"The reaction, however, does not seem to have been heavy-handed enough in Wuhan in 2019, where the Huanan Wholesale Seafood Market achieved global infamy as the alleged source of the COVID-19 coronavirus pandemic, believed to have reached humans by passing and mutating through a snake, which had caught it from a bat, or possibly a pangolin. A blanket ban on the buying, selling and eating of wild animals, for real this time, was announced in February 2020, although pundits immediately warned that it would merely drive the multi-million-dollar bushmeat industry out of the public eye and back underground. Tellingly, by June 2020 the Beijing Health Commission was proposing severe penalties for anyone who dared to ‘defame and slander’ traditional Chinese medicine, suggesting that any anti-bushmeat legislation might soon be de-fanged by new laws that prevented anyone from complaining about the sale of ‘medical’ remedies." (p. 181). 

Finally, another international policy of the Chinese governrment:

"That food security is an essential element of China’s international outreach makes sense, as a way for Xi Jinping to keep his promise to his people to look after the fundamental building blocks of Chinese society. This has led to a bold and long-term overseas land grab, which has seen, for example, the wholesale purchase of multiple Australian dairy farms to provide milk for the Chinese market, and the cutting of production costs by shipping in 2,000 Chinese labourers to work on them.  ...

"China’s efforts to secure its food supply have led to some scaremongering and doomsday scenarios, but for the Chinese themselves might be considered in context, as the act of a smart leader who understands the true meaning of the phrase uttered to the founder of the Han dynasty: ‘For the people, food is Heaven.’" (p. 188 -189)

As I say, it's an overwhelming book, and I've hardly offered a sampling of the amazing history of food origins throughout Chinese history. Not everyone would find it readable, but it's remarkable in how much information is packed into less than 200 pages of text plus many pages of notes.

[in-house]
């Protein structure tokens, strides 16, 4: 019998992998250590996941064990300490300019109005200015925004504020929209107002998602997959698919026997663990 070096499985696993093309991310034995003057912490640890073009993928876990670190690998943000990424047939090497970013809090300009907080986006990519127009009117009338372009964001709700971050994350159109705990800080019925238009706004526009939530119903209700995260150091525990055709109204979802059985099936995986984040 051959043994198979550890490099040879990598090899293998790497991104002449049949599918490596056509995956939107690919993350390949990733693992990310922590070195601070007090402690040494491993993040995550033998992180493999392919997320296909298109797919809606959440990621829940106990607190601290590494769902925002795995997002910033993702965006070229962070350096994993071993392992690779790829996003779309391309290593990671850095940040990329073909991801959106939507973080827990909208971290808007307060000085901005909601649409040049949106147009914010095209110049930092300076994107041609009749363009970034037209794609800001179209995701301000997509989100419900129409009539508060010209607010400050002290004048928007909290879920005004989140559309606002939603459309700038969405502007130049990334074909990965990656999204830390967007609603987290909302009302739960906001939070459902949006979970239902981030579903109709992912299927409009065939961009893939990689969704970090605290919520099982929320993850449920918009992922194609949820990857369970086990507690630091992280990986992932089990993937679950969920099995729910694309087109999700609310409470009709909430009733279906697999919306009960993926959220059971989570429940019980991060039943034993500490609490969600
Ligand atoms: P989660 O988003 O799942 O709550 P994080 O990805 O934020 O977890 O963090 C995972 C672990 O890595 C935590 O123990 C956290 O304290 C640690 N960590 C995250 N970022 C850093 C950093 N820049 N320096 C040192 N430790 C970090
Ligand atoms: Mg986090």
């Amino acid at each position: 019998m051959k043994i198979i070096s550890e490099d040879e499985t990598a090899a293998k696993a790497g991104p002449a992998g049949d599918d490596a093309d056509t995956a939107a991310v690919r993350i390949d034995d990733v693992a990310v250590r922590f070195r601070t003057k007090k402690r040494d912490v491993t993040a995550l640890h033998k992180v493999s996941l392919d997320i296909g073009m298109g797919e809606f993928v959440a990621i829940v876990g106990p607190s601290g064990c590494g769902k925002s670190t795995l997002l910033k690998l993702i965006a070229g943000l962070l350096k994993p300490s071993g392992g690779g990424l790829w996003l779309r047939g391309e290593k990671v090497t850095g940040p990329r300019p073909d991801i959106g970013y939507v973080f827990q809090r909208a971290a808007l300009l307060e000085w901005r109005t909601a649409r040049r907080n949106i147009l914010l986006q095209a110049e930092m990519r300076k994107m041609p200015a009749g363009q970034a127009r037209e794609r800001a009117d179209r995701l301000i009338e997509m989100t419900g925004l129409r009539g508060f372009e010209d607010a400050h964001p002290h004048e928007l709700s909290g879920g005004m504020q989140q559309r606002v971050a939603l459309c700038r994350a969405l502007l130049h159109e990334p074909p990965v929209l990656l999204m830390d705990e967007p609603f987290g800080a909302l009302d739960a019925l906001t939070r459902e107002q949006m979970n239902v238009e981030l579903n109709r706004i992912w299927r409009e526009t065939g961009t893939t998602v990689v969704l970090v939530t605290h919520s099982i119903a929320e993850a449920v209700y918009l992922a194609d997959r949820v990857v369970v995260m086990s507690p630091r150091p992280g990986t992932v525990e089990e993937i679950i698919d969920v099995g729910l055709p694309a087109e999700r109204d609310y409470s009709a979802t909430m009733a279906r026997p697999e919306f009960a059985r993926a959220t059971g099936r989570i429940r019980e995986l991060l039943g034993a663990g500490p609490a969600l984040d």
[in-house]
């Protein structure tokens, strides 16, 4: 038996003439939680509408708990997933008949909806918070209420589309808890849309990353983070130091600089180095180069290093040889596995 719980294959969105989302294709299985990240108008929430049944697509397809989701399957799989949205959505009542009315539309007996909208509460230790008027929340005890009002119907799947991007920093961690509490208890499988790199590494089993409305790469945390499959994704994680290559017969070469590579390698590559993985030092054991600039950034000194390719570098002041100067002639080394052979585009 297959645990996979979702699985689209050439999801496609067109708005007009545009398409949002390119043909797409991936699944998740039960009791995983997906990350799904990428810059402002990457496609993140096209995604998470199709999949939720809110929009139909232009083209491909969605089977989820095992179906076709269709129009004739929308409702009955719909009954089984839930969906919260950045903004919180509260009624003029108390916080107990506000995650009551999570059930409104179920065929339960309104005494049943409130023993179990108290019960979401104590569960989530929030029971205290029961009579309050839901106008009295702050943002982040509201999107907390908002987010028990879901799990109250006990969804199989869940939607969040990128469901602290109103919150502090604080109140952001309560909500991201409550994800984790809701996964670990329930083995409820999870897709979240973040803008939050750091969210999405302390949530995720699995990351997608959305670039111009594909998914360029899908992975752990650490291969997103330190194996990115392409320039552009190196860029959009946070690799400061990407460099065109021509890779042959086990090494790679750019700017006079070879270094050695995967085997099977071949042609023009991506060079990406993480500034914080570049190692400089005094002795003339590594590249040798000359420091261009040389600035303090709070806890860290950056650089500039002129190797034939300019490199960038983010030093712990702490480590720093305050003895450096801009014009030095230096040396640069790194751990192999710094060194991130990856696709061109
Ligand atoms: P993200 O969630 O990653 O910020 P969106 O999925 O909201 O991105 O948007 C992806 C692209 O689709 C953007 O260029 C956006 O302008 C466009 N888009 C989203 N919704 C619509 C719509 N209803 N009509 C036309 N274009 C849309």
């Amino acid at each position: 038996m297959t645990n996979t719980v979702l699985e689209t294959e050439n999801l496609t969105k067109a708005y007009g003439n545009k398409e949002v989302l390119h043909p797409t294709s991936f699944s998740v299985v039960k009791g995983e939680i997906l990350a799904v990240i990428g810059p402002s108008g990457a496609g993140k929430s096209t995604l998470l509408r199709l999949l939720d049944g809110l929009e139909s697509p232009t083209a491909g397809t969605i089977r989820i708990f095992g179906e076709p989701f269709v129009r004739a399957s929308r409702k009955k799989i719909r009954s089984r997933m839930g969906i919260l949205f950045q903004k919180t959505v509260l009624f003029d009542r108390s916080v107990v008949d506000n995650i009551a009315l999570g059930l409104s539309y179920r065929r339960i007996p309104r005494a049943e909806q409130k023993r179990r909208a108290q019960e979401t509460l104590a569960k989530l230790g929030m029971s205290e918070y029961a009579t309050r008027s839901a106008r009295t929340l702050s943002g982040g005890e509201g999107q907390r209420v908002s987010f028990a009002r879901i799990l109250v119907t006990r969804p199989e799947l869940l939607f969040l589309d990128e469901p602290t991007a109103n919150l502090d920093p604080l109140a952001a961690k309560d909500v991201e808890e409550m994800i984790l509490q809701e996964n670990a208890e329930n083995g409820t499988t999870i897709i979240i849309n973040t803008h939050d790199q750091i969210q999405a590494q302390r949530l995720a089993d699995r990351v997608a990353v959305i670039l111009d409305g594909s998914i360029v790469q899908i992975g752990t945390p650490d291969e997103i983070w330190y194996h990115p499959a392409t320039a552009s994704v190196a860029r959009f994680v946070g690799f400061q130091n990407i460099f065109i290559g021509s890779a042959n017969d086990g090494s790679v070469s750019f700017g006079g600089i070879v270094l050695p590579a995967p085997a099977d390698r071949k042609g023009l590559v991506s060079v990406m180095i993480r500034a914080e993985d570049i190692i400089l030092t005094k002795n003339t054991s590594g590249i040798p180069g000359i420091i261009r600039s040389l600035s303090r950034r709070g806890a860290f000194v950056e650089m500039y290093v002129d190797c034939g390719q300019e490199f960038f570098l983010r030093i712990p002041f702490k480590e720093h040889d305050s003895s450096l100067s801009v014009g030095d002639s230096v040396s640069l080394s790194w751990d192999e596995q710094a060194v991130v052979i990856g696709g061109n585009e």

Review © 2021 mae sander. 


Bleubeard and Elizabeth said...

I was impressed by your review of this book, Mae. It spoke to me because I had some Chinese friends when I was younger. They eventually moved to San Francisco and started a restaurant out there. I'm sure they did well in the beginning, because the entire family cooked. Even the youngest of the five children cooked better than I will ever be able to. Thanks for reviewing and sharing this book with us. It sounds quite up to date, too.

Emma at Words And Peace / France Book Tours said...

OMG, sounds so so good. Adding it to my TBR. Thanks!

My name is Erika. said...

That sounds interesting. Especially since they have found 5 tastes, finally. The Chinese seem to have known about these for centuries. Happy weekend!

Tandy | Lavender and Lime ( said...

Edinburgh is well known for deep-frying all sorts of things, especially chocolate bars. I'm not sure I would want to eat any strange meats from a Chinese market.

Breathtaking said...

Hello,:=) Thank you for your in depth review of the Emperors Feast. It really does cover generations of Chinese cooking, and Chinese culture, I enjoyed reading all about it.The vegetable broth which is so nutritious has been a staple food for both rich and poor here in Portugal also. I have enjoyed the Chinese food I have tasted, and don't even try to eat fried chocolate bars, in other countries, I love chocolate just the way it is, thank you very much

Divers and Sundry said...

This sounds like a fascinating to learn more about Chinese history. Thanks!

Nancy Chan said...

Thanks for the review of the book. So many things to learn about China, history and food.

DVArtist said...

Wow Mae this is a fantastic review. Thank you for sharing it all.

A Day in the Life on the Farm said...

I think I will check and see if my library has this available. Thanks.